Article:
which the boys learn to respect, and for the rest to rely upon the men to approach or advance, as warranted by the situation." This resulted, for example, in British women interpreting an American soldier's gregariousness as something more intimate or serious than he had intended.
Communications theorist Paul Watzlawick used this situation, where "both American soldiers and British girls accused one another of being sexually brash", as an example of differences in "punctuation" in interpersonal communications.
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Some people flirt simply for amusement, with no intention of developing any further relationship.
For others, flirting serves a purpose and is employed as a tool to achieve a specific (professional) goal (good salespeople will recognise situations where flirting will help a sale).
Flirting or coquetry is a social and sometimes sexual behavior involving verbal or written communication, as well as body language, by one person to another, either to suggest interest in a deeper relationship with the other person, or if done playfully, for amusement.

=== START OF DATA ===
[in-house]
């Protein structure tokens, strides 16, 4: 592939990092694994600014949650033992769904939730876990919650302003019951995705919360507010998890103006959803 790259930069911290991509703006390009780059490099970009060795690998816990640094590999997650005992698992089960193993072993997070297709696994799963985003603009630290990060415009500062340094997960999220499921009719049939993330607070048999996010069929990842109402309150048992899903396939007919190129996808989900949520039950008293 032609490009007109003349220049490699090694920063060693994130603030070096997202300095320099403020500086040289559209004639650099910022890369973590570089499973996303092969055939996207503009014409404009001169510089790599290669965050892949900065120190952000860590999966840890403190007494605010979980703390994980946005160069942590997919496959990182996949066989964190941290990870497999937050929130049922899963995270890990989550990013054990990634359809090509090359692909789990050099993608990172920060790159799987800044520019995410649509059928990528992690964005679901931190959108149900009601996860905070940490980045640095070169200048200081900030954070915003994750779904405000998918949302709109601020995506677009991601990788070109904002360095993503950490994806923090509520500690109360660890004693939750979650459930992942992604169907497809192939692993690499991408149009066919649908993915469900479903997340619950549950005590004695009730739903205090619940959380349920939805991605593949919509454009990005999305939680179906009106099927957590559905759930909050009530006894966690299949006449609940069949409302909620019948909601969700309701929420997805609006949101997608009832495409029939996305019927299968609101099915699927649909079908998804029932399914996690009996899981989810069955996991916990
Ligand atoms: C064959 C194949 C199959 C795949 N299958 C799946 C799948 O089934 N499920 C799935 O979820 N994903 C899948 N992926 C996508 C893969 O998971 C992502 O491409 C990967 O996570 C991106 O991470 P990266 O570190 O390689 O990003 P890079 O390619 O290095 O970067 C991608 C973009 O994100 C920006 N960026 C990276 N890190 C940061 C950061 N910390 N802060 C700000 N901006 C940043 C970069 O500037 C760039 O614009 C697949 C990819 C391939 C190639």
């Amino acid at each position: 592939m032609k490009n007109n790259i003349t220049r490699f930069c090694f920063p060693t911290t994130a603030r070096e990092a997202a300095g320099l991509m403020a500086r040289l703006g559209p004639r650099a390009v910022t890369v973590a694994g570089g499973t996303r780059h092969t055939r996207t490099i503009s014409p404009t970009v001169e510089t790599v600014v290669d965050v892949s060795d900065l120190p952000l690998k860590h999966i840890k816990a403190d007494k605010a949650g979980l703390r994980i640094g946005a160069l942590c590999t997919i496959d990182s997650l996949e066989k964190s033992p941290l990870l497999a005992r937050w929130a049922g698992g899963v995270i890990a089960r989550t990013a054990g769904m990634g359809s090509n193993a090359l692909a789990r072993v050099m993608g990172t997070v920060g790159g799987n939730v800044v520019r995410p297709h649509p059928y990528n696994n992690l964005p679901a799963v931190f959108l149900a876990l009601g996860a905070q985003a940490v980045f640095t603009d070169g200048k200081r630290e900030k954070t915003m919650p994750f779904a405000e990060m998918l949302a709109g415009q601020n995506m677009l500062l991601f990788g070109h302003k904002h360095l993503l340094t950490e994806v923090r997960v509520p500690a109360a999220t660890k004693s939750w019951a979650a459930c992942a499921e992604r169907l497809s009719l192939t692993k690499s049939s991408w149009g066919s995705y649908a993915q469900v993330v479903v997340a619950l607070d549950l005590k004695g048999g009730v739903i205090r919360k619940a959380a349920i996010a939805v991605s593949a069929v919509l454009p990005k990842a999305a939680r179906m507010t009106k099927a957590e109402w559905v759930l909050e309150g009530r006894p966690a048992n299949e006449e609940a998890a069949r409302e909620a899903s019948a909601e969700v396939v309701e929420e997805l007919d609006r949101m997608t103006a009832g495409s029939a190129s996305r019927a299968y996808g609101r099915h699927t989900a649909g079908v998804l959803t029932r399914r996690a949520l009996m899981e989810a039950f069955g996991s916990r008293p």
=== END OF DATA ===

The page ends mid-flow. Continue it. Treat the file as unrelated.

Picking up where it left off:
In most cultures, it is socially disapproved for a person to make explicit sexual advances in public, or in private to someone not romantically acquainted, but indirect or suggestive advances (i.e. Flirting usually involves speaking and behaving in a way that suggests a mildly greater intimacy than the actual relationship between the parties would justify, though within the rules of social etiquette, which generally disapproves of a direct expression of sexual interest in the given setting.
Body language can include flicking the hair, eye contact, brief touching, open stances, proximity, etc.